The High Court has provided recent guidance to employers on the pitfalls of failing to recognise bias (or the perception of bias) in a workplace investigation and disciplinary process.
The Court Chronology
The recent decision of Towerbrook Limited t/a Castle Durrow Country House Hotel ("Castle Durrow") -v- Ernest Young ("the employee") 2018 IEHC 425 offers guidance to all employers on who can conduct an investigation in the workplace. The case involves an appeal from the EAT (as it was) to the Circuit Court and a further appeal to the High Court. It reaffirms the long-established law that one cannot be a judge regarding an allegation against oneself (nemo iudex sua causa).
The background to this case involves the EAT finding that the employee was unfairly dismissed from his employment with Castle Durrow, awarding him 32,000 in respect of the dismissal. Castle Durrow appealed to the Circuit Court and the Judge upheld the findings of the EAT agreeing that the dismissal was unfair. Ultimately, on appeal to the High Court, it too upheld the original decision of the EAT.
When the Boss should not investigate
The background to the case is instructive to employers in receipt of complaints against the most senior members of management.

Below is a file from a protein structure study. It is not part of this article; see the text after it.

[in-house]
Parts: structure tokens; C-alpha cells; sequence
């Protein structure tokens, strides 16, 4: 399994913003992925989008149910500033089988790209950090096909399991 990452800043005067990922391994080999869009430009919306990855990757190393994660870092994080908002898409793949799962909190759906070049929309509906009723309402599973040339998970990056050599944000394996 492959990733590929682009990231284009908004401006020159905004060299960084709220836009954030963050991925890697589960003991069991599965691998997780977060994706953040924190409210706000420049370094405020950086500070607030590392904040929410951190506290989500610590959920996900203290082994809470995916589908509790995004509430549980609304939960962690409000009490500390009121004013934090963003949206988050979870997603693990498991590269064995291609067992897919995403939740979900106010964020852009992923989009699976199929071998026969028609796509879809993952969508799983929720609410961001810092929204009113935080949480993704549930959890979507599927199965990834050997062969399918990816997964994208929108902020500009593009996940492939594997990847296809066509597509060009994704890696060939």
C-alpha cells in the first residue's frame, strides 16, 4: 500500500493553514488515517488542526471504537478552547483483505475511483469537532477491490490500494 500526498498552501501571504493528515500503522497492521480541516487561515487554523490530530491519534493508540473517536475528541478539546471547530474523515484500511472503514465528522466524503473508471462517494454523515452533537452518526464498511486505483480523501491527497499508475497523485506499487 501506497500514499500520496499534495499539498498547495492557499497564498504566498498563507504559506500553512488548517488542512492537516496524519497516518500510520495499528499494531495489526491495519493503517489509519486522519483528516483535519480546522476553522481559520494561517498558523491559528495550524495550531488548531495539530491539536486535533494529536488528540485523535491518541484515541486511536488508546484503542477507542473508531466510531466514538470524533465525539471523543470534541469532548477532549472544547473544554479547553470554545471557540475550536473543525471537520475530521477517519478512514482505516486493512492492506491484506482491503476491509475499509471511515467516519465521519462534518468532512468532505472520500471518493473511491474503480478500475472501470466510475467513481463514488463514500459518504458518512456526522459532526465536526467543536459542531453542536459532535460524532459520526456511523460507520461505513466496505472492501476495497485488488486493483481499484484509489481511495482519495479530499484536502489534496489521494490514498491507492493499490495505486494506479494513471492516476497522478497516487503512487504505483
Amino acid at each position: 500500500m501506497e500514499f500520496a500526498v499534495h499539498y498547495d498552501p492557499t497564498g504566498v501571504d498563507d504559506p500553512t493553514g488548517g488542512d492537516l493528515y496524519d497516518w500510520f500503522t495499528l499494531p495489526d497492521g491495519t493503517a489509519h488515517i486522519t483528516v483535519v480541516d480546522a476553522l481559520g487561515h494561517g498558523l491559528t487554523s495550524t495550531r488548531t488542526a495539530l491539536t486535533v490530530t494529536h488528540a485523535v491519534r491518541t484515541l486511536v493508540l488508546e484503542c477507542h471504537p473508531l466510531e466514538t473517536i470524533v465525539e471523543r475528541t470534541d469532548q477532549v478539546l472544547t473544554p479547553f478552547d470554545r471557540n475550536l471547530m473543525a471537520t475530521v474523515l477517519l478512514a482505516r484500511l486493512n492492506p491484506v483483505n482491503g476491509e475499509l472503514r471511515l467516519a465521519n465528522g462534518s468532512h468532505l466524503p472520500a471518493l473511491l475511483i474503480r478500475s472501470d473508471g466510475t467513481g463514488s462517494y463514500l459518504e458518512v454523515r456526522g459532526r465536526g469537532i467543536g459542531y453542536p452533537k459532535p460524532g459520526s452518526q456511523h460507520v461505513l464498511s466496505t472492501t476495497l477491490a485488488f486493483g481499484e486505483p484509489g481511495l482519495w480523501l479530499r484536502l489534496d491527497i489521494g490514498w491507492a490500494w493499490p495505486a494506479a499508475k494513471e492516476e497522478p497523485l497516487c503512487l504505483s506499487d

Mr Stokes is a Director and Managing Director of the company that owns Castle Durrow. The employee was a general handyman employed on foot of a written contract of employment (with extensive policies in place) from February 2000. He was dismissed in August 2013. It took five years before the case reached the High Court. Barton J delivered his decision on 16th July 2018.
On the Monday of the June bank holiday weekend in 2013, the employee was directed not to take refuse away from the hotel before 11 am in the morning as it would wake hotel guests. Unfortunately on the particular day in question, he had no choice but to remove the refuse before the 11 am direction as he had also been directed to deliver food to a local café (also owned by Mr Stokes). Although strongly contested, it appears that Mr Stokes was extremely angry when he found the employee removing the refuse before 11 am from the hotel. There was a physical altercation and, based on medical evidence from the employee's GP, it was submitted that Mr Stokes punched the employee in the chest.
The employee spoke with Mr Stokes about an hour later and demanded an apology for being punched in the chest. Mr Stokes sent the employee home and told him to...